How a Georgia county is keeping more kids out of jail


The Clayton County Juvenile Court in Jonesboro, Georgia. Photo courtesy of Colin Slay.

(NewsNation) — In 1999, judge Steven Teske joined the bench at the juvenile court in Clayton County, Georgia. He was alarmed by the fact that around a third of the cases he would receive were school-related. Teske began digging deeper, seeking to figure out why he was getting so many school cases.

He realized these arrests surged after police were introduced to middle and high school campuses in 1996. The year prior to the introduction of police in schools, the court received 49 referrals. By 2004, that surged to closer to 1,400 referrals.

“Ninety-two percent of all those arrests, okay, were misdemeanors. They were misdemeanors. Mostly those misdemeanors were things I did when I was in school… disorderly conduct, disrupting public school, school fights,” he said. “I mean, things that we didn’t traditionally arrest kids for, put handcuffs on, put ’em in the back of a patrol car. But that’s what we were doing.”

He started working with criminal justice reform consultants, the school superintendent and chief of police to change the way the county was responding to juvenile misbehavior.

Together, they enacted a series of reforms designed to keep kids who committed minor misbehaviors out of the juvenile justice system. They did this through “diversion and deflection.” Although the terms are often used interchangeably, diversion is when courts route offenders through alternatives to traditional punishment like community service. Deflection, on the other hand, is designed to prevent offenders from being handled by courts in the first place.

Teske and his colleagues wanted to deflect the flow of juvenile cases related to minor school incidents, so in 2004 they implemented a new tiered response system that was designed to reduce the number of misdemeanor offenses — things like disruption and fights — being referred to court.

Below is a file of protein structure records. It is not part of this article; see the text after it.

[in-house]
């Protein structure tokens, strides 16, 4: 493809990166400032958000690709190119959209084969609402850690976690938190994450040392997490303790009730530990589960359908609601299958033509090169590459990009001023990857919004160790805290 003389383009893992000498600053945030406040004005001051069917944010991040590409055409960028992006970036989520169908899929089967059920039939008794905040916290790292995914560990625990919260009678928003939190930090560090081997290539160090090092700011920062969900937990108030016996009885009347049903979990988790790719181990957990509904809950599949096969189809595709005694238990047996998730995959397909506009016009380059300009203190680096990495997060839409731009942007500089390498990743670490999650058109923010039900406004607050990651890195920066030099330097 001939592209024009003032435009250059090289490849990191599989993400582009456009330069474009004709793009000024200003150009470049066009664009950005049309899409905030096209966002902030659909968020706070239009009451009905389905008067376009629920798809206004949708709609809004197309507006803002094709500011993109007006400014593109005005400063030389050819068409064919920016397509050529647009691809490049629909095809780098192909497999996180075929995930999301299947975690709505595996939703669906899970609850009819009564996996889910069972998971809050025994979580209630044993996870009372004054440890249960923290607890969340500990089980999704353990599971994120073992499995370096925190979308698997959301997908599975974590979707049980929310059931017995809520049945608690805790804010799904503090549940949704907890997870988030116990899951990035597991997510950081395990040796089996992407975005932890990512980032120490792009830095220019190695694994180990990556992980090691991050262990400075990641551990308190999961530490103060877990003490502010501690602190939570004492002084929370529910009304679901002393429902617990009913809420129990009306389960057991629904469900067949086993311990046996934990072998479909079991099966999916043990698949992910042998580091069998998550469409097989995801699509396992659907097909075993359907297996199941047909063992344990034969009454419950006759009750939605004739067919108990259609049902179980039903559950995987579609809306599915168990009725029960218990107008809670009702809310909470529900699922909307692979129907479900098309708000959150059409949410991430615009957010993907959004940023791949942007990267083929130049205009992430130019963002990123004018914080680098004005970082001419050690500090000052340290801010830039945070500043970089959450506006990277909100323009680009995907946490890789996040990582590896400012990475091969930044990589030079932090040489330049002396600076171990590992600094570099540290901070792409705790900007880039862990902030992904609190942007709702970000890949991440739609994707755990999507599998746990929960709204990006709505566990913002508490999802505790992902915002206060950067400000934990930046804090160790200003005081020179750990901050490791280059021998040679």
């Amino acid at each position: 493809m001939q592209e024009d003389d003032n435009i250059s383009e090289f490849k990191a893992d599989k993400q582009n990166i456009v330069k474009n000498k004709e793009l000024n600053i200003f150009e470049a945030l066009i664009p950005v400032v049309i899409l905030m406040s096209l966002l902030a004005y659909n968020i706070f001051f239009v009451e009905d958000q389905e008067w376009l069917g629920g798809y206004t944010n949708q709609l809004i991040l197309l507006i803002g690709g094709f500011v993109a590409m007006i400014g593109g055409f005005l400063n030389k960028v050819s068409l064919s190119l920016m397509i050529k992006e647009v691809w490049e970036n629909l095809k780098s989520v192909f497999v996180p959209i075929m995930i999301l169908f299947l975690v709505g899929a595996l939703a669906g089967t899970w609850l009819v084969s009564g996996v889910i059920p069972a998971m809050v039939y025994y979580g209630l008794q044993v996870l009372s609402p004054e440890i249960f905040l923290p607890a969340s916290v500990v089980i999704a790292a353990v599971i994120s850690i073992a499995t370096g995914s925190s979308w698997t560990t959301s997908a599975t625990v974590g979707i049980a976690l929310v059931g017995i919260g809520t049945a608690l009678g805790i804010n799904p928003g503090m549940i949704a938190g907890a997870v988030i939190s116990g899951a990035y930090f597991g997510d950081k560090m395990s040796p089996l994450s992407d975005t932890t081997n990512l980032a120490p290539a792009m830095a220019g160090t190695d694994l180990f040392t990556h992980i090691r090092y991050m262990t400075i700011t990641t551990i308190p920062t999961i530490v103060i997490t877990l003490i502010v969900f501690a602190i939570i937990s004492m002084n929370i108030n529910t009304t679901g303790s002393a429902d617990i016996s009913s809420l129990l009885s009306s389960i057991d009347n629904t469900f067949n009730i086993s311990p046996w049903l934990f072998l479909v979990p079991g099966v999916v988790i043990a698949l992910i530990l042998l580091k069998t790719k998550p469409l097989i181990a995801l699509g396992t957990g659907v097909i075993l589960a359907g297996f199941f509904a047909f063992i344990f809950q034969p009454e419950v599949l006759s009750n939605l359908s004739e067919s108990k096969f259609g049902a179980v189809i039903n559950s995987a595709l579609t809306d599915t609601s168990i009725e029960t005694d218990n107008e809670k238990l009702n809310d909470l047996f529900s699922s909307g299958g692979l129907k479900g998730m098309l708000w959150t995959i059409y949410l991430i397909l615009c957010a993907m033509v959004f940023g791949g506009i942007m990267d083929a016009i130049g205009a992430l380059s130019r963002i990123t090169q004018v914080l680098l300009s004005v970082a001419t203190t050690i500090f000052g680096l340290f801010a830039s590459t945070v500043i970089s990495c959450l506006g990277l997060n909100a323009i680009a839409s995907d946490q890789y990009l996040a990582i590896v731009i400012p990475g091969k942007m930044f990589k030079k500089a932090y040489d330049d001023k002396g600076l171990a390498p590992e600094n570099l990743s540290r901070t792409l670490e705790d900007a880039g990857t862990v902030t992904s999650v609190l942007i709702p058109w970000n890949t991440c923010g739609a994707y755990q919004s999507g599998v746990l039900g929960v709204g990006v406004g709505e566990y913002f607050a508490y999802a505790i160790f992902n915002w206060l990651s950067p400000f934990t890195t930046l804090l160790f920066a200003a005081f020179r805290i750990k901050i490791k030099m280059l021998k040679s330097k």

The School Referral Reduction Program made it so students and their parents were first given a written warning when they committed an offense, referred to a conflict skills workshop when they committed a second offense and were only referred to the court on their third offense.

The county also started monitoring kids at risk of being sent to court and providing them with wraparound services such as family therapy.

These reforms reduced the number of cases sent to the court. As Teske would later recount to a U.S. Senate committee, “By the end of the 2011-12 school term, the number of students referred to the juvenile court for school offenses was reduced by 83%.”

Graduation rates also began to climb, and incidents of weapons brought to campus dropped at Clayton County schools, although this may not be a direct consequence of the response system.

Teske also implemented a diversion program called Second Chance to tackle court cases where youth offenders were considered to be at medium risk of reoffending.

“They didn’t go to prison, we put an ankle monitor, a GPS monitor, we could monitor their movement at any time and know where they have been. It would stay on their ankle for six months,” Teske said.

The kids would go through mandatory meetings with Teske, weekly classes, and cultural field trips to places like the Woodruff Arts Center in Atlanta or a Braves baseball game.

Teske noted that the recidivism rate for kids sent to prison was around 65%, but the rate for kids in Second Chance was generally between 17 and 23%.

He stressed that the systems he put in place aren’t perfect and there will always be kids who are given a second chance and end up reoffending anyways. He noted that one of the graduates of his Second Chance program went on to be arrested for murder.

He got a call from the local district attorney, who affirmed her support for the program afterward because it was reducing the risk of reoffending overall.

“(She said) if we get rid of the Second Chance program, then we’re going to increase the probability that it won’t be one murder, but in the future 2, 3, 4, 5,” he said.

Teske retired from the juvenile court in 2021. Clayton County continues to support its diversion and deflection programs and local officials believe these programs have helped reduce juvenile incarceration. Colin Slay, the county’s Director of Juvenile Court Operations, noted that they had just 427 juvenile complaints come to court in 2019, down from 2,600 in 2002.

A number of other juvenile court systems throughout the country have enacted their own reforms modeled on what Clayton County did, which has been dubbed the “Teske model.” These reforms are driven by the belief that putting kids who commit minor offenses behind bars can undermine safety in the long run.

“Prison isn’t the magic bullet, okay? And it really actually in most cases makes people worse. And we turn them into criminals,” Teske said.

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